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  9. Interesting visitor! There's a farmer nearby who has a pair of peacocks. They sneak out every now and then but never into our yard. Noisy birds though!

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  10. Because it is in your garden, I can say it is cute! The amazing thing is that is came the week of Thanksgiving, maybe you should see what peahen tastes like? Kidding.
    Rosey

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  11. I hope she finds a safe place to live. I remember visiting a garden and seeing peacocks high up in a tree. A very strange sight as they are large ungainly birds that look as if they will never be able to get off the ground.

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  12. She is pretty and if she can control the mosquitoes, I might be interested. Does she make the screaming sounds like I've heard they do?

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  13. I think you should adopt! She seems lonely, and anything that eats bugs is a keeper in my book. I've always wanted chickens, but think a peahen would be fun too.

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  14. I think she is pretty but I prefere the guys, they are so beautiful! I would love to have several in my garden...both guys and dolls, did you say they are good to cook? ;-)

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  15. Hi Gail, I'd love to have one but they wouldn't appreciate the winters up here. She is a pretty thing. Nice 'necklace'.
    Marnie

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  16. You are right--a peahen would be the last on my list of usual suspects in garden visitors! Will she be able to survive a winter there? I wonder whether she lays eggs... It would be great having someone who eats bugs and grass on hand... but I'm not seriously asking for the peahen!

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  17. Gail, what a find! I would be amazed to find a peahen rustling in the leaves too! Don't you think you need a peahen? She could be your gardening companion.

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  18. Very interesting. I didn't know much about peahens until reading your post. Maybe she is a sign of good luck?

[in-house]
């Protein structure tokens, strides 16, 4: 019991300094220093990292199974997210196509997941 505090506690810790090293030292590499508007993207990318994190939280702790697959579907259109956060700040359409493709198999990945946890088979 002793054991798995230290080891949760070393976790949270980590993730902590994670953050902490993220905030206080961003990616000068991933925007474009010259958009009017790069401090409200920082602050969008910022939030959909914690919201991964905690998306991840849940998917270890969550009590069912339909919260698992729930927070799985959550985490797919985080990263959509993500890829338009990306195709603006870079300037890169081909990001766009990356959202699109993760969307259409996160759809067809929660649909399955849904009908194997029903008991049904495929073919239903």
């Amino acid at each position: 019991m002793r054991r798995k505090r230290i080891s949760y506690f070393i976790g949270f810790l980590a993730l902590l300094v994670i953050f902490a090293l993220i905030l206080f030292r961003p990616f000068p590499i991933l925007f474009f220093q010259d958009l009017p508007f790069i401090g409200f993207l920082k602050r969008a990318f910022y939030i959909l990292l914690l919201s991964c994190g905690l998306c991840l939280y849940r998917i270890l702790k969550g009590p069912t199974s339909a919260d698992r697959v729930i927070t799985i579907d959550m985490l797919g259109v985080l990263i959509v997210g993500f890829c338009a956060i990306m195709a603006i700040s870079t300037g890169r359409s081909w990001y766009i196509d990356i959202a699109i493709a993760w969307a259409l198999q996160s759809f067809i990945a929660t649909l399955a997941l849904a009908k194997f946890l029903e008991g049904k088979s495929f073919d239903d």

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  19. Gail that's funny. She takes a good picture.

    Not only have we had guineas from the neighbor, we've had a couple of emus too.

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  20. What a nice visit(-:
    Hope she finds a family to adopt her(-: I have heard they have a scream like a baby!
    The males are so pretty though. One probably wouldn't be to big of a pest(-:
    We have wild turkeys here at times. Right now though it is Turkey hunting season so probably won't see them till after that. I swear they hide when it is time for that!

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  21. I'll bet she would love your type of garden best. So I think you should adopt her. :-)

    We used to live close to an old house/restaurant that had peacocks. Yes, they made lots of noise but we were just far enough away to where it was actually enjoyable.

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  22. She is a beauty. Poor little lonely thing. I hope that she survives.

    The first night we moved into our new house years ago, the neighbors had peacocks. The screaming sounded so much like a woman in distress, we wanted to move back that night. We finally got used to it, but those first few weeks were rather sleepless.

    Jen

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  23. This is so cool. I would love to have a visitor like this. Actually, I have a re-occuring dream that some sort of bird such as this would make my garden their home. And they eat bugs, an added bonus. H.

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  24. Hi Gail.......Poor peahen.....she seems very lonely. I had an escapee in my garden a few years ago....she was a very beautiful pure white.....sadly she was killed by the local fox......

    A lovely capture in your garden.....

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  25. Such a beautiful bird! I hope she finds some friends and good home. She looks scared by herself.

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  26. But how exciting! I would love to have a peacock or peahen in my garden - sounds awfully exotic to me! I wouldn't allow them to mess about, though... ; )

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  27. WTH?! LOL! Interesting facts, I had no idea about the roosting, etc., Gosh, what will happen to it in the winter? It is quite impressive that it's lasted this long, a testament to its intelligence and adaptability. I do wonder how it has been surviving, perhaps like any other stray pet. I wonder what kind of slang names are out there for the neighborhood peafowl?

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  28. Meems has been just shy of murder with the peacocks in her yard for sure..I think this is neat, (in your yard)

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  29. I had a pair of peacocks at my old farm home on my property. I loved their sounds and they are excellent
    watchdogs - letting you know if anyone is near. Only bad experience - I shut my garage door one evening not realizing they were inside. Oh my, you should have seen my car the next morning.
    Gail, I love my new cottage at the edge of the woods. I am home!!